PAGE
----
Women in Vinyl Logo

Jennie Zakrzewski | Co-Owner, Specific Recordings

Meet Jennie Zakrzewski who starts by saying, “I won’t be pissed if you don’t even attempt to pronounce my last name” a sentiment I understand. Jennie wears a lot of hats as it relates to music and vinyl and someone to definitely keep an eye on. She runs Specific Recordings, a small vinyl-only label since 2011 dedicated to indie and Japanese contemporary music along with her husband Flo; while also working as communications officer for La Face Cachée an indie record store which has housed the label for the past few years.

Within Specific, Jennie is in charge of artistic direction, graphics, press and social media management, while working part-time at La Face Cachée. Between the two jobs, this means marketing and promotion of six different vinyl labels to include Specific, all their production and artist management. Meanwhile on the side she is still taking graphic design commission work mostly for record jackets, but also for smaller freelance contracts like reviewing TV shows for a Japanese broadcasting company, or writing an article from time to time.

Jennie lives with her husband in Metz, in the North-East of France close to Germany, Belgium and Luxembourg. She is a former journalist, editor and chief-editor. She quit her corporate, day job in 2014 originally to work for a cross-media company in Tokyo. When asked what she does in her free time, she says: “Once upon a time, I loved to travel the world whenever I could. Nowadays, I have old lady hobbies growing plants and vegetables, going to the swimming-pool, hiking, reading about quantum physics, watching B-horror movies, learning astrology and playing video games. I also write and publish a thematic illustrated fanzine called “Papier“ (French for paper) for more than a year now. Writing feels like home to me, it has always been my favorite thing and I hope I’ll be able to devote more time to it in the future.” Oh yeah, she works on a fanzine too!

How did you get into your industry / What motivated you?

When I was seven or eight years old, I fell in love with record covers designed by Hipgnosis. I spent hours looking at them while listening to my father’s records but I never thought I would one day be able to produce anything related to arts, my drawing skills having always been very close to zero. Although music has always been a passion of mine, but not being able to play any instrument (neither!), the major part of my friends were musicians and I’ve been going to shows whenever I could since I was fourteen. I’ve always been kind of frustrated around that; I wanted to be a part of that world so bad and for years, I couldn’t find a suitable and active place for me so I watched from afar.

When I met Flo, almost 15 years ago, he was already setting up DIY shows for local and international (mostly American) touring bands and I first joined him in doing that. It has been 3 very intense (but also very joyful) years because of all the work load, we used to book at least two bands a week, added to our actual working hours, but it was also so easy… Did I tell you that we are truly blessed with an insanely talented local scene? Because yes, we are truly blessed with an insanely talented local scene. So when we felt the need to step down a bit from that crazy rhythm, creating a label seemed the natural thing to do.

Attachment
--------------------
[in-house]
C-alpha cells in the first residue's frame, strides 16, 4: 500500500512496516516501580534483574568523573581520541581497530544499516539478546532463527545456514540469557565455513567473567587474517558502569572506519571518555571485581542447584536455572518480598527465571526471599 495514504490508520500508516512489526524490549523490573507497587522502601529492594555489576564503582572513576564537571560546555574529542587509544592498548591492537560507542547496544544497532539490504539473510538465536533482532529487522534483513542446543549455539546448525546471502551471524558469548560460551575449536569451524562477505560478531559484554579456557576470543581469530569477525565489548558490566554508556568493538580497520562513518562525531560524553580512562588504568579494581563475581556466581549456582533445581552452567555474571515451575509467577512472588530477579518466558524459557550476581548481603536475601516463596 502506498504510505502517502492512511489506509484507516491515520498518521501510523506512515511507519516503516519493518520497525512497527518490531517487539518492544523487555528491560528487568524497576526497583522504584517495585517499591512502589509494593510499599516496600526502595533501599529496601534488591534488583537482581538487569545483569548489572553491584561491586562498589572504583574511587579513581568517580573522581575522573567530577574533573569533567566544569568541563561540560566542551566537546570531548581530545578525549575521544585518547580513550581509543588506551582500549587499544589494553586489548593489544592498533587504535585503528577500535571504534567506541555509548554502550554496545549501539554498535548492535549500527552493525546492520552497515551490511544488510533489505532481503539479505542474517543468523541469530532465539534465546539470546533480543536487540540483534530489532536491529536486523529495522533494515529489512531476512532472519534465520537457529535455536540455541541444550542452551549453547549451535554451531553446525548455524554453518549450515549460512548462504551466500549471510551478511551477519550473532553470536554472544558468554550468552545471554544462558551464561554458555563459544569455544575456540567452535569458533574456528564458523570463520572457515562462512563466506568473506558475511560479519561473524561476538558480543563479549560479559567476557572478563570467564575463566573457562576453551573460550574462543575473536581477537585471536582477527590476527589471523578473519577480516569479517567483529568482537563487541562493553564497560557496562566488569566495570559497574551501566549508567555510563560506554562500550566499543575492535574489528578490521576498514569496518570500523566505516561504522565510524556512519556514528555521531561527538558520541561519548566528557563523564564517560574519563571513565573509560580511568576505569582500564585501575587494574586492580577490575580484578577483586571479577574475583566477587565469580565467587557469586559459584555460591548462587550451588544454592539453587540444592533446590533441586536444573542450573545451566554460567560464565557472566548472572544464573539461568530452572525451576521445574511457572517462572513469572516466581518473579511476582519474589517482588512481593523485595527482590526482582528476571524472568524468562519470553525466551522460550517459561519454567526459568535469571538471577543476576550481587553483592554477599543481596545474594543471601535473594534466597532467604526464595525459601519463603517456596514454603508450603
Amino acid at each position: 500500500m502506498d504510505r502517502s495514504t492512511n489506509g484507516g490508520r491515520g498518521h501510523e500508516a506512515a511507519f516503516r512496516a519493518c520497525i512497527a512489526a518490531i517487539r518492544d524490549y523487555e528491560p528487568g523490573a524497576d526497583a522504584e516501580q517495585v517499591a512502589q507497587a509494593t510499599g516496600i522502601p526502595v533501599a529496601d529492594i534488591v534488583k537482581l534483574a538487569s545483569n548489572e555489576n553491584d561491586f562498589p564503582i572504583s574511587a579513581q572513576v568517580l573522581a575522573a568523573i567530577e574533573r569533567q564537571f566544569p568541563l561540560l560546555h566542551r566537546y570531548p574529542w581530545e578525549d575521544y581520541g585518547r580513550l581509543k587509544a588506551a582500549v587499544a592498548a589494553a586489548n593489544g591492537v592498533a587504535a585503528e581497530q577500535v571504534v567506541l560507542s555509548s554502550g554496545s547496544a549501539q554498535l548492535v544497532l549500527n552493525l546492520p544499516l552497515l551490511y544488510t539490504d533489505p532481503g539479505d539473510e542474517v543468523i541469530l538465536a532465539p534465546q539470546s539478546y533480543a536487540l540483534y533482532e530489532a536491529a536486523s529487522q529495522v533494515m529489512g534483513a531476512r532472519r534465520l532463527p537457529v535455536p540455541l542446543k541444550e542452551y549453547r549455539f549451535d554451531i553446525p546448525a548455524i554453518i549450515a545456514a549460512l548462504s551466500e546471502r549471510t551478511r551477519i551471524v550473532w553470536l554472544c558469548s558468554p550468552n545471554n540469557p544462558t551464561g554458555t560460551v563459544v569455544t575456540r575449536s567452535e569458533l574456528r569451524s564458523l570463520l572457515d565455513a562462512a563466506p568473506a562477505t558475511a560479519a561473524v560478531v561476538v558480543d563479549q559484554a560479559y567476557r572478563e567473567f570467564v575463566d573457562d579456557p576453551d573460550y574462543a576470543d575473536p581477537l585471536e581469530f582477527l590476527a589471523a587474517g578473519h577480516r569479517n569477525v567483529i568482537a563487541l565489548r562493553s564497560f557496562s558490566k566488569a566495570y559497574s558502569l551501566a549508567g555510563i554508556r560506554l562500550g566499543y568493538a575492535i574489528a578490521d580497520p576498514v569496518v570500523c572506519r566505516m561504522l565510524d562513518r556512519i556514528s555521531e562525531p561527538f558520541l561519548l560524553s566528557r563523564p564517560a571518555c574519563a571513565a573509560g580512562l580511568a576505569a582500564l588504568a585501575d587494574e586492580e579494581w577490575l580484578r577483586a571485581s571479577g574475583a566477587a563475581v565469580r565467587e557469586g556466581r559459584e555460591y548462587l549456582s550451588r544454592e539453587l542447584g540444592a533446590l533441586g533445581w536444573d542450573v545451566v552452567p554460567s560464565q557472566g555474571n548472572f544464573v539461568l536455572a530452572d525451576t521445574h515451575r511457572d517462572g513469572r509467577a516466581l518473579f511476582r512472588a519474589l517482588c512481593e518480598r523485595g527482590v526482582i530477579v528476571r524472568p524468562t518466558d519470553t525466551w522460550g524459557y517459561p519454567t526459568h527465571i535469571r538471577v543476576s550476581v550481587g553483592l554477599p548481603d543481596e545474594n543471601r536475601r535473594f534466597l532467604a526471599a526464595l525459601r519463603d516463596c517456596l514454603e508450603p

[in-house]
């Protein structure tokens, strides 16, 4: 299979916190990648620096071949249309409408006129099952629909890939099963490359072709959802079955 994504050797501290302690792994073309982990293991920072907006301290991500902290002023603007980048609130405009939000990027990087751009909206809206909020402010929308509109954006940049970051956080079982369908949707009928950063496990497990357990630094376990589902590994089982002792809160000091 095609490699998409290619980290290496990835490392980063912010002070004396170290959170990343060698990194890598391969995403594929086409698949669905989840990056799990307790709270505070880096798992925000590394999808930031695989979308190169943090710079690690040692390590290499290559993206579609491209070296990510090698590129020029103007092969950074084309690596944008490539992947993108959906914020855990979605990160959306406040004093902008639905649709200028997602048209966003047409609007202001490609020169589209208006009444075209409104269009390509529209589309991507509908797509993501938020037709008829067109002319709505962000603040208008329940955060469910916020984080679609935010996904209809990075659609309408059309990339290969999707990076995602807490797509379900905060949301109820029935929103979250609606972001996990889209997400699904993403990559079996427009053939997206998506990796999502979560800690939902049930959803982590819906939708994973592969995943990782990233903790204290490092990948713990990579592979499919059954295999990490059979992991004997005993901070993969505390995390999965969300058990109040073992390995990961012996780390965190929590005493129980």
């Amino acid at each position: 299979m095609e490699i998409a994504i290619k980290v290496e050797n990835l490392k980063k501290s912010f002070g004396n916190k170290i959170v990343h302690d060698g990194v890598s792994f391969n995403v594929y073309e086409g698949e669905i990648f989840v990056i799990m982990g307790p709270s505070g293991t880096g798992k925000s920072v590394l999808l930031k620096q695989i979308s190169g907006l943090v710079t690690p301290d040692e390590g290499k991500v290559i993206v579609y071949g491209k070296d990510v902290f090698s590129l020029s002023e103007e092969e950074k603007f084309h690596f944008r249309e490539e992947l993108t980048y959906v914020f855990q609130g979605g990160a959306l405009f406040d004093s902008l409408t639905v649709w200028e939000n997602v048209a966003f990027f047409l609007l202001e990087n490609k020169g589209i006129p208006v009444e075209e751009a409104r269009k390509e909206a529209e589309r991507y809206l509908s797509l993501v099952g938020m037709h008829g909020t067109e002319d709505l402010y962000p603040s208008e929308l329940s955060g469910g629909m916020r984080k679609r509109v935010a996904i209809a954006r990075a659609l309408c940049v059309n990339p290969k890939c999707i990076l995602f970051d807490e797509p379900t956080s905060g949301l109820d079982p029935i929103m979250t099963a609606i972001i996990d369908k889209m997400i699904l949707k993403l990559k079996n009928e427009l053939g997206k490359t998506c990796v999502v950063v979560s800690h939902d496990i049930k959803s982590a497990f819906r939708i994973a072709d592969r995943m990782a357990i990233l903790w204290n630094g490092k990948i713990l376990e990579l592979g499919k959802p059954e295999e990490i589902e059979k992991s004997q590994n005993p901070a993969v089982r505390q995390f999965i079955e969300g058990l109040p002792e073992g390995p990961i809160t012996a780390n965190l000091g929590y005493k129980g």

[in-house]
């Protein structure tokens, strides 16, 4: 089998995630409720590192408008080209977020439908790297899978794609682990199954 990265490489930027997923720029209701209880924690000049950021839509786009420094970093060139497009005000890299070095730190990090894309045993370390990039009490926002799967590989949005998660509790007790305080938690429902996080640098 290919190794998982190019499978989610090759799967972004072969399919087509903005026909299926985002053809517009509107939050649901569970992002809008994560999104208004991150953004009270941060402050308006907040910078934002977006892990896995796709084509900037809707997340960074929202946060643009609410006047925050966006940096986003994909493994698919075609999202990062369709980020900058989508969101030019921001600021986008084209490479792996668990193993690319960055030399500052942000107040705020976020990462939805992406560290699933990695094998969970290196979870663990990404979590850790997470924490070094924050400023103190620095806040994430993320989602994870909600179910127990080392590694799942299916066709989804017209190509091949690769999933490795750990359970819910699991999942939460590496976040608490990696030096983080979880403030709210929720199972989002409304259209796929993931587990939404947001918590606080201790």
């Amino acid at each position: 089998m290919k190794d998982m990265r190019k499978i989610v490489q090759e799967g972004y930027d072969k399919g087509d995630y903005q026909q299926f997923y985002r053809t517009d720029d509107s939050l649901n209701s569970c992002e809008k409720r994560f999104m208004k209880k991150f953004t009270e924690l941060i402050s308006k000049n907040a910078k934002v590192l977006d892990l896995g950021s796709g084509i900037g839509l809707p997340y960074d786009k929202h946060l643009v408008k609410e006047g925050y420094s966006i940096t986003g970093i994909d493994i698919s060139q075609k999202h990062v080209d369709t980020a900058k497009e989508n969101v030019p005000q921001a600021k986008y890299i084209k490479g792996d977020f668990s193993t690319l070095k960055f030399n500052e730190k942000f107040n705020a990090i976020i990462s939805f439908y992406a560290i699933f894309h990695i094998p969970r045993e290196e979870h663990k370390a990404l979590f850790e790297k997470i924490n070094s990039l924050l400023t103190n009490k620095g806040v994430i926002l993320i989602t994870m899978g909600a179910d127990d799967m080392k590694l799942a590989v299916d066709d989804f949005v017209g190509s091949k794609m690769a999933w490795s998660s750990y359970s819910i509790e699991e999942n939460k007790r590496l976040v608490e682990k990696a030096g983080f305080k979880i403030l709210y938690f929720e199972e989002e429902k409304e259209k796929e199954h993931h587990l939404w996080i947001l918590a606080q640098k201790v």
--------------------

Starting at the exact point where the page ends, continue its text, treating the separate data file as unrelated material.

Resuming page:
The first one we had together was named Wonder Noise; we mostly released cheap DIY CDs and it died pretty quickly anyway. Specific Recordings was the next step. We clearly wanted to raise our game. We paid our first vinyl release upfront from our pockets and that release more or less covered the cost of our next release, and so on.

What is a day in the life like?

My typical day hasn’t been much changed by the pandemic outbreak because I have, at least from my point of view, the ultimate privilege to work from the comfort of my home for almost six years now, most of the time by myself, in a quiet and cozy office I’ve just rearranged for the fourth time in seven years. I think this is the good set-up this time, and this is very important because basically, I spend most of my day here, at my desk, in front of my computer. Practically speaking, half of my working hours are dedicated to Specific, La Face Cachée and its other labels, and the other half to my freelance activities. I also used to go see a lot of shows and to fly to Japan once or twice a year but that’s obviously suspended for now.

What has been your favorite / the coolest thing you’ve worked on?

I simply can’t pick a single project. Every record is a journey on its own and brings its fair share of cool and sometimes less cool stuff. Regarding Specific, broadly speaking, the coolest things I did were certainly being able to work with friends, being able to work with Japanese artists and labels in Japan, being able to make a living from any artistic skill.

I am still amazed by all the wonderful people we met and all the crazy adventures we had thanks to the little DIY label we started just because we wanted to be able to listen to indie bands we liked, and bands from our town on vinyl. Today, we don’t earn any money from our sales, everything is going to the record store, but in exchange, we both have steady jobs we love (my husband is associate manager) and running our label has never been easier, at least logistics-wise. We have always been passionate about our label and never shied away from hard work, but it was never meant to become more than a weekend hustle. This is still a bit unbelievable to me.

What has been / is the most difficult part of your job?

Promoting albums and/or artists is a really thankless job! Digital technologies have made promotion easier, sure, but more difficult too. Nowadays, it’s not a question of means or connections anymore, everybody can do it and it’s therefore harder to get the public or the media attention. It’s also hard to watch Flo regularly getting all the credits for our work. There’s never been any ambiguity about who is doing what within Specific (basically, each of us handles 50% of the work load), but he’s the one interacting with the public at the record shop, so I get it. But even after almost ten years, this still saddens me.